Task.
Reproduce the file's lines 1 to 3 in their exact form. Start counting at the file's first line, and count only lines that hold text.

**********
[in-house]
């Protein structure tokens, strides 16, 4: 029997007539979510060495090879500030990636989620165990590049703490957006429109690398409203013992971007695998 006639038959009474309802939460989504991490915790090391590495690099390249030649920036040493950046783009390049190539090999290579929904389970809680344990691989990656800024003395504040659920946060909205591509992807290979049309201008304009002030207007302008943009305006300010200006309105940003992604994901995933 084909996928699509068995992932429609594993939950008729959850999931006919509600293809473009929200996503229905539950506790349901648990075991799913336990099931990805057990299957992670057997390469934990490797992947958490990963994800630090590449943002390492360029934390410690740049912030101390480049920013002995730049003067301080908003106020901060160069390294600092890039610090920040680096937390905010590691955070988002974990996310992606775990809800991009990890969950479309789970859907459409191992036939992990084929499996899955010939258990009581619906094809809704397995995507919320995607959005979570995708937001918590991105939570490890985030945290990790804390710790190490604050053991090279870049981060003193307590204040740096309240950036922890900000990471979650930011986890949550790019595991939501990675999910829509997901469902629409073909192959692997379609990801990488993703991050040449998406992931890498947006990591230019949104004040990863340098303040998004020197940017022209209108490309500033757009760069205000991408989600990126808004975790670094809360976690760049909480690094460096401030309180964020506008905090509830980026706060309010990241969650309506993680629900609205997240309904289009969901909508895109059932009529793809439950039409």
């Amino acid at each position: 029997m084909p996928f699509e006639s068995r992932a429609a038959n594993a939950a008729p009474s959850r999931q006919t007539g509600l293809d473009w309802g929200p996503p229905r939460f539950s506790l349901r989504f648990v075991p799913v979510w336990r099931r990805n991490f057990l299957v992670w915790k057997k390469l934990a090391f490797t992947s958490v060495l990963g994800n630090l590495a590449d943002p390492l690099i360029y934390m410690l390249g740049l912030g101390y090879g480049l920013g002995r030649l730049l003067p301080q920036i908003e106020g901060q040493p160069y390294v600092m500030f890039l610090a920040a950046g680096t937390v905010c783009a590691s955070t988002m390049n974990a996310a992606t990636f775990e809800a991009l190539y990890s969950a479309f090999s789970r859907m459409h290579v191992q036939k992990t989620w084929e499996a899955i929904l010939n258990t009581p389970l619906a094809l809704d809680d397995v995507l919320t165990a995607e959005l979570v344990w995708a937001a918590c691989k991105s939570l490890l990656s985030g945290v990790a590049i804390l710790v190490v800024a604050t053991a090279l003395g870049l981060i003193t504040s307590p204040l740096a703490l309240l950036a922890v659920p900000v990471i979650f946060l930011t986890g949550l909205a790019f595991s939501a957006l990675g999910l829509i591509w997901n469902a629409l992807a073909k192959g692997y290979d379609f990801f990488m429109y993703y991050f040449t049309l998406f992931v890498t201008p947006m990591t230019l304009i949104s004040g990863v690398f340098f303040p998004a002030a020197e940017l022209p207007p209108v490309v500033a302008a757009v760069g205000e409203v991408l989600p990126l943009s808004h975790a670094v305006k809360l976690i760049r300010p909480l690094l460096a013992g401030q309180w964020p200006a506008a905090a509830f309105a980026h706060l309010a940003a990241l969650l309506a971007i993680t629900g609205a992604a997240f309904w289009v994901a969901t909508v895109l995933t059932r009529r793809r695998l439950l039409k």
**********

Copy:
[in-house]
């Protein structure tokens, strides 16, 4: 029997007539979510060495090879500030990636989620165990590049703490957006429109690398409203013992971007695998 006639038959009474309802939460989504991490915790090391590495690099390249030649920036040493950046783009390049190539090999290579929904389970809680344990691989990656800024003395504040659920946060909205591509992807290979049309201008304009002030207007302008943009305006300010200006309105940003992604994901995933 084909996928699509068995992932429609594993939950008729959850999931006919509600293809473009929200996503229905539950506790349901648990075991799913336990099931990805057990299957992670057997390469934990490797992947958490990963994800630090590449943002390492360029934390410690740049912030101390480049920013002995730049003067301080908003106020901060160069390294600092890039610090920040680096937390905010590691955070988002974990996310992606775990809800991009990890969950479309789970859907459409191992036939992990084929499996899955010939258990009581619906094809809704397995995507919320995607959005979570995708937001918590991105939570490890985030945290990790804390710790190490604050053991090279870049981060003193307590204040740096309240950036922890900000990471979650930011986890949550790019595991939501990675999910829509997901469902629409073909192959692997379609990801990488993703991050040449998406992931890498947006990591230019949104004040990863340098303040998004020197940017022209209108490309500033757009760069205000991408989600990126808004975790670094809360976690760049909480690094460096401030309180964020506008905090509830980026706060309010990241969650309506993680629900609205997240309904289009969901909508895109059932009529793809439950039409």
């Amino acid at each position: 029997m084909p996928f699509e006639s068995r992932a429609a038959n594993a939950a008729p009474s959850r999931q006919t007539g509600l293809d473009w309802g929200p996503p229905r939460f539950s506790l349901r989504f648990v075991p799913v979510w336990r099931r990805n991490f057990l299957v992670w915790k057997k390469l934990a090391f490797t992947s958490v060495l990963g994800n630090l590495a590449d943002p390492l690099i360029y934390m410690l390249g740049l912030g101390y090879g480049l920013g002995r030649l730049l003067p301080q920036i908003e106020g901060q040493p160069y390294v600092m500030f890039l610090a920040a950046g680096t937390v905010c783009a590691s955070t988002m390049n974990a996310a992606t990636f775990e809800a991009l190539y990890s969950a479309f090999s789970r859907m459409h290579v191992q036939k992990t989620w084929e499996a899955i929904l010939n258990t009581p389970l619906a094809l809704d809680d397995v995507l919320t165990a995607e959005l979570v344990w995708a937001a918590c691989k991105s939570l490890l990656s985030g945290v990790a590049i804390l710790v190490v800024a604050t053991a090279l003395g870049l981060i003193t504040s307590p204040l740096a703490l309240l950036a922890v659920p900000v990471i979650f946060l930011t986890g949550l909205a790019f595991s939501a957006l990675g999910l829509i591509w997901n469902a629409l992807a073909k192959g692997y290979d379609f990801f990488m429109y993703y991050f040449t049309l998406f992931v890498t201008p947006m990591t230019l304009i949104s004040g990863v690398f340098f303040p998004a002030a020197e940017l022209p207007p209108v490309v500033a302008a757009v760069g205000e409203v991408l989600p990126l943009s808004h975790a670094v305006k809360l976690i760049r300010p909480l690094l460096a013992g401030q309180w964020p200006a506008a905090a509830f309105a980026h706060l309010a940003a990241l969650l309506a971007i993680t629900g609205a992604a997240f309904w289009v994901a969901t909508v895109l995933t059932r009529r793809r695998l439950l039409k």